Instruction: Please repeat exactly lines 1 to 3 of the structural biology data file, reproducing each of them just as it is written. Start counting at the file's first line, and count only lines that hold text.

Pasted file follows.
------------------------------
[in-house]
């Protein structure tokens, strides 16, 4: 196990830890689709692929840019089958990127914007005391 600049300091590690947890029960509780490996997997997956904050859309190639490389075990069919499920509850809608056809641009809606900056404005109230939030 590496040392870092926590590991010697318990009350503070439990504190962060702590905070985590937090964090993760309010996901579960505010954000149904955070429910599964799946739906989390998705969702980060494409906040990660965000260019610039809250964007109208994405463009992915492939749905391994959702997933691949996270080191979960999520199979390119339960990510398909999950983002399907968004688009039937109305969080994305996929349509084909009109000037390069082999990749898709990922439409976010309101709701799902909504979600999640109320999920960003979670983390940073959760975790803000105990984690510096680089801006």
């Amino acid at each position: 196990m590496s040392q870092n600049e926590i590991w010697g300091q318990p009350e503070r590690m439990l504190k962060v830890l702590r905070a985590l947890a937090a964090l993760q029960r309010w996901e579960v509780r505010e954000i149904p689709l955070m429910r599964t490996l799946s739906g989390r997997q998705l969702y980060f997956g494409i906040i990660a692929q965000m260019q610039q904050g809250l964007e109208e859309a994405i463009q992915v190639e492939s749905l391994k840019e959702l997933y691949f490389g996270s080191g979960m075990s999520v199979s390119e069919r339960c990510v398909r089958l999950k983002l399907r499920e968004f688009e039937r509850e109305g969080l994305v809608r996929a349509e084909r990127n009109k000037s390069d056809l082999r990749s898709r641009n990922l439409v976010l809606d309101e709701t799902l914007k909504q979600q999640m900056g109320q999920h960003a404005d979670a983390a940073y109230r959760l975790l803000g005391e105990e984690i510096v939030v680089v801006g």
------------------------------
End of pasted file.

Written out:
[in-house]
């Protein structure tokens, strides 16, 4: 196990830890689709692929840019089958990127914007005391 600049300091590690947890029960509780490996997997997956904050859309190639490389075990069919499920509850809608056809641009809606900056404005109230939030 590496040392870092926590590991010697318990009350503070439990504190962060702590905070985590937090964090993760309010996901579960505010954000149904955070429910599964799946739906989390998705969702980060494409906040990660965000260019610039809250964007109208994405463009992915492939749905391994959702997933691949996270080191979960999520199979390119339960990510398909999950983002399907968004688009039937109305969080994305996929349509084909009109000037390069082999990749898709990922439409976010309101709701799902909504979600999640109320999920960003979670983390940073959760975790803000105990984690510096680089801006």
């Amino acid at each position: 196990m590496s040392q870092n600049e926590i590991w010697g300091q318990p009350e503070r590690m439990l504190k962060v830890l702590r905070a985590l947890a937090a964090l993760q029960r309010w996901e579960v509780r505010e954000i149904p689709l955070m429910r599964t490996l799946s739906g989390r997997q998705l969702y980060f997956g494409i906040i990660a692929q965000m260019q610039q904050g809250l964007e109208e859309a994405i463009q992915v190639e492939s749905l391994k840019e959702l997933y691949f490389g996270s080191g979960m075990s999520v199979s390119e069919r339960c990510v398909r089958l999950k983002l399907r499920e968004f688009e039937r509850e109305g969080l994305v809608r996929a349509e084909r990127n009109k000037s390069d056809l082999r990749s898709r641009n990922l439409v976010l809606d309101e709701t799902l914007k909504q979600q999640m900056g109320q999920h960003a404005d979670a983390a940073y109230r959760l975790l803000g005391e105990e984690i510096v939030v680089v801006g």